‘Netpotism’: graduate jobs market risks becoming a ‘closed shop’, warns firm

A survey of HR managers suggests the majority are turning to their personal digital networks to source graduate talent

Employers need to do more to break the trend of ‘netpotism’, or nepotism driven by online networks, according to research commissioned by an online career community for young graduates.

A Savanta survey of nearly 1,000 current students and recent graduates and more than 500 human resource managers, commissioned by Handshake, suggests ‘netpotism’ is a growing force in the graduate jobs market.

Nearly two-thirds (63%) of HR bosses say they rely more on existing online connections and professional networks, such as LinkedIn.

The survey suggests that more than one in four (28%) employers prefer to hire graduate candidates they already know. The majority (57%) say they are more reliant on word of mouth recommendations because of the pandemic.

Three in 10 asked colleagues to suggest recent graduates or students for positions during the pandemic, the figures suggest, while 17% turned to family members for recommendations.

Handshake – which comprises a community of 17 million students across the UK and US – warned the graduate jobs market “risks becoming a closed shop following COVID-19”. Two-thirds of HR managers said they intend to conduct more of the recruitment process online in future; a trend Handshake said would increase the rise of ‘netpotism’.

“There’s a huge amount of talent out there that faces disproportionate barriers”
Dimitar Stanimiroff, Handshake

A third of students and graduates (33%) think job applications and interviews are biased towards people who have existing connections, while 15% feel excluded from job opportunities due to their background.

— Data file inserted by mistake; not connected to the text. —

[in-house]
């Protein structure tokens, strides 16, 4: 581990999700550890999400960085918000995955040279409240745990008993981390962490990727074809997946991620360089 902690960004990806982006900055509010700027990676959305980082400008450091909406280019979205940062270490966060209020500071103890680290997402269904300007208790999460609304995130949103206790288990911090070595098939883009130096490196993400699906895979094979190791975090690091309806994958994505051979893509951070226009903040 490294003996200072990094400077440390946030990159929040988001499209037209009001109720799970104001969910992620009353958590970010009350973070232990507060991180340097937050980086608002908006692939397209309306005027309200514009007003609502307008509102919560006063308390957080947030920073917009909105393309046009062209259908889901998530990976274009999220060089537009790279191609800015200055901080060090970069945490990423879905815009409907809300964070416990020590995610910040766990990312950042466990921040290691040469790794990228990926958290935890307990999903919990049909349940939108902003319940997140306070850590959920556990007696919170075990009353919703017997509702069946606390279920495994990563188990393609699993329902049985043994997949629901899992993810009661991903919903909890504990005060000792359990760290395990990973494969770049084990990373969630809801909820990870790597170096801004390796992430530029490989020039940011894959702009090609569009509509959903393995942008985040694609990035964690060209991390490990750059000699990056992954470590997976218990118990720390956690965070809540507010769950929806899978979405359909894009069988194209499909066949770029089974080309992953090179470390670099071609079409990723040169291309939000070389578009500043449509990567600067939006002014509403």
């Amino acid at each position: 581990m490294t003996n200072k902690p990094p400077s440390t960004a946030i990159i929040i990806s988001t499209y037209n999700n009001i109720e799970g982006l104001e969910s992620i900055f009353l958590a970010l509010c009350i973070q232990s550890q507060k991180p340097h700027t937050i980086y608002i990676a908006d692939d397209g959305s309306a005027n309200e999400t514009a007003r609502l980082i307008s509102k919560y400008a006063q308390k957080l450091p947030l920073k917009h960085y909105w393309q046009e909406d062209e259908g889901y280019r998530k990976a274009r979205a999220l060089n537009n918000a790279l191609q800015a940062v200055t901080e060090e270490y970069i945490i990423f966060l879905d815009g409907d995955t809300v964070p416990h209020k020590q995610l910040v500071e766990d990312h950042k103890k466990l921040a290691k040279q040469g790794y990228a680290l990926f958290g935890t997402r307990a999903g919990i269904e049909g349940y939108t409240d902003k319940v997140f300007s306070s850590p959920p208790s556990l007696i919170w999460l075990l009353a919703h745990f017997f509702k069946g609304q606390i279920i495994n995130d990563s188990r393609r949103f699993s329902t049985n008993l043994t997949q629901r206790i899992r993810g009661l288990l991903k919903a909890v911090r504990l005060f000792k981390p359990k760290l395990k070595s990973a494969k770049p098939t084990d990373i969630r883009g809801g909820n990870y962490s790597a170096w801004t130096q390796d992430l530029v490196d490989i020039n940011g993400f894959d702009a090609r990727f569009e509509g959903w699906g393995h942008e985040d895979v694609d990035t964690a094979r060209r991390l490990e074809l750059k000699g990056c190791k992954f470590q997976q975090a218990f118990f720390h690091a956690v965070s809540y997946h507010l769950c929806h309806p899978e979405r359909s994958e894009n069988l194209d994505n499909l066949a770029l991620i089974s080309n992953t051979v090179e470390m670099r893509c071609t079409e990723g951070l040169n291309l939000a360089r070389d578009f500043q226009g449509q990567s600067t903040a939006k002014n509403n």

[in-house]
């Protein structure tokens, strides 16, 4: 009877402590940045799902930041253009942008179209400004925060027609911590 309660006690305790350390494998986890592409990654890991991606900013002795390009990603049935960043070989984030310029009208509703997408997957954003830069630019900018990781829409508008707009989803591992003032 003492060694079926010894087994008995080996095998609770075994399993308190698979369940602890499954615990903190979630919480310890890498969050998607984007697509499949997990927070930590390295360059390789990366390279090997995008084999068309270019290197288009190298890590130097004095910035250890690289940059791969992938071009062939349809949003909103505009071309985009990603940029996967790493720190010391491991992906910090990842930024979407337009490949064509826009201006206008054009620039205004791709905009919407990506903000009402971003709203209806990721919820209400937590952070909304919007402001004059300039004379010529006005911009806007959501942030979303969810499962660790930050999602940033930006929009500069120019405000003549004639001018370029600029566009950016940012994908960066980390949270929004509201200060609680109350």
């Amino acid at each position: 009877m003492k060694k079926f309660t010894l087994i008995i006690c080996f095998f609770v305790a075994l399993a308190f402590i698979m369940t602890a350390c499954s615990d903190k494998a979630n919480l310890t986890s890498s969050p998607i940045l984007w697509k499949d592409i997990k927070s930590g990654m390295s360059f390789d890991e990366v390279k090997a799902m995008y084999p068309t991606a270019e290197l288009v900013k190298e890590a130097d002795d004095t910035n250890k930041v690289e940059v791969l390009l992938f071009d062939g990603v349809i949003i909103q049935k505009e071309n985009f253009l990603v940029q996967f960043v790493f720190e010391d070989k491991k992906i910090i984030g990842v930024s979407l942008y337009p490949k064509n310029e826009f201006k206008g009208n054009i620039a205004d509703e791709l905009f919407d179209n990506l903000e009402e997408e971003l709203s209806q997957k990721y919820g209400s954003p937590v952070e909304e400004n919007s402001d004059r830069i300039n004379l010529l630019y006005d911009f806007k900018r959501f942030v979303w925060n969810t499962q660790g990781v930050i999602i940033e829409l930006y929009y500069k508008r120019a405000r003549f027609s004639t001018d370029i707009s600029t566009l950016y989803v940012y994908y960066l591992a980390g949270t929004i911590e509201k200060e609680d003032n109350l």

Encouragingly, 48% of students and recent graduates score their experiences with university careers services at 80% or above, but around one in five (18%) felt their university doesn’t do enough to facilitate useful connections with employers.

Handshake says Early Career Networks could help establish useful career links for disadvantaged students. The organisation also recommends universities provide students with more support with video interviews to help the one in four (24%) who feel under-confident in this area.

Dimitar Stanimiroff, from Handshake, said of the findings: “The increasing use of technology as part of the applications and hiring process has the potential to really help out both businesses and those starting out in their career.

“But it also presents a very real danger of supplementing one set of closed networks like over-reliance on word of mouth, for another set, via online professional social networks that rely on existing connections. All of this means a less diverse pool of applicants to draw from.

“At a particularly complicated time to be entering the jobs market, businesses, university careers services and tech providers need to be pulling together to make the hiring process as smart as possible. There’s a huge amount of talent out there that faces disproportionate barriers.”


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